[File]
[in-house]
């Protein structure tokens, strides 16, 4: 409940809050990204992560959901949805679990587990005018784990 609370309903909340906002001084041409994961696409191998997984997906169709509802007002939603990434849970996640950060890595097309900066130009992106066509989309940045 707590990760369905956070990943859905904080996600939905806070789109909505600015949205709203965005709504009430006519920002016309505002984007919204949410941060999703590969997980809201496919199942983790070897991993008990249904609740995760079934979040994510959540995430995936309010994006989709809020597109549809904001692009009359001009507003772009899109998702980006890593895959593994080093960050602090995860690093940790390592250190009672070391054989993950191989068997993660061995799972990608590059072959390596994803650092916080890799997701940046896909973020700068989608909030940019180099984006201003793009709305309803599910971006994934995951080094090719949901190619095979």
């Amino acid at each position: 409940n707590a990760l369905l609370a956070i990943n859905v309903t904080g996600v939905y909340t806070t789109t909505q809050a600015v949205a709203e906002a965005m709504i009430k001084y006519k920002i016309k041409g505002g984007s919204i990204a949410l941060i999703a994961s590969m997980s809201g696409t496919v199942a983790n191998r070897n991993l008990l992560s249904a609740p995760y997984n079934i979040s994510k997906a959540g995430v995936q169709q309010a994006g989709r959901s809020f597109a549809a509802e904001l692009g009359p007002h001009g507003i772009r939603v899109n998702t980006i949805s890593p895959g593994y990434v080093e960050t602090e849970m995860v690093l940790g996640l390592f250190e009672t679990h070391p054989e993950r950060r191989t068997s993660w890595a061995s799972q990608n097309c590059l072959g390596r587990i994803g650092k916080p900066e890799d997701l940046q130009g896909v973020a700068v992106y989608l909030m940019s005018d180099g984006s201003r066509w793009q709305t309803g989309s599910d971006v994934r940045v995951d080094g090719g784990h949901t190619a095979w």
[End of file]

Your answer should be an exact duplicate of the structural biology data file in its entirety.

[in-house]
């Protein structure tokens, strides 16, 4: 409940809050990204992560959901949805679990587990005018784990 609370309903909340906002001084041409994961696409191998997984997906169709509802007002939603990434849970996640950060890595097309900066130009992106066509989309940045 707590990760369905956070990943859905904080996600939905806070789109909505600015949205709203965005709504009430006519920002016309505002984007919204949410941060999703590969997980809201496919199942983790070897991993008990249904609740995760079934979040994510959540995430995936309010994006989709809020597109549809904001692009009359001009507003772009899109998702980006890593895959593994080093960050602090995860690093940790390592250190009672070391054989993950191989068997993660061995799972990608590059072959390596994803650092916080890799997701940046896909973020700068989608909030940019180099984006201003793009709305309803599910971006994934995951080094090719949901190619095979």
């Amino acid at each position: 409940n707590a990760l369905l609370a956070i990943n859905v309903t904080g996600v939905y909340t806070t789109t909505q809050a600015v949205a709203e906002a965005m709504i009430k001084y006519k920002i016309k041409g505002g984007s919204i990204a949410l941060i999703a994961s590969m997980s809201g696409t496919v199942a983790n191998r070897n991993l008990l992560s249904a609740p995760y997984n079934i979040s994510k997906a959540g995430v995936q169709q309010a994006g989709r959901s809020f597109a549809a509802e904001l692009g009359p007002h001009g507003i772009r939603v899109n998702t980006i949805s890593p895959g593994y990434v080093e960050t602090e849970m995860v690093l940790g996640l390592f250190e009672t679990h070391p054989e993950r950060r191989t068997s993660w890595a061995s799972q990608n097309c590059l072959g390596r587990i994803g650092k916080p900066e890799d997701l940046q130009g896909v973020a700068v992106y989608l909030m940019s005018d180099g984006s201003r066509w793009q709305t309803g989309s599910d971006v994934r940045v995951d080094g090719g784990h949901t190619a095979w």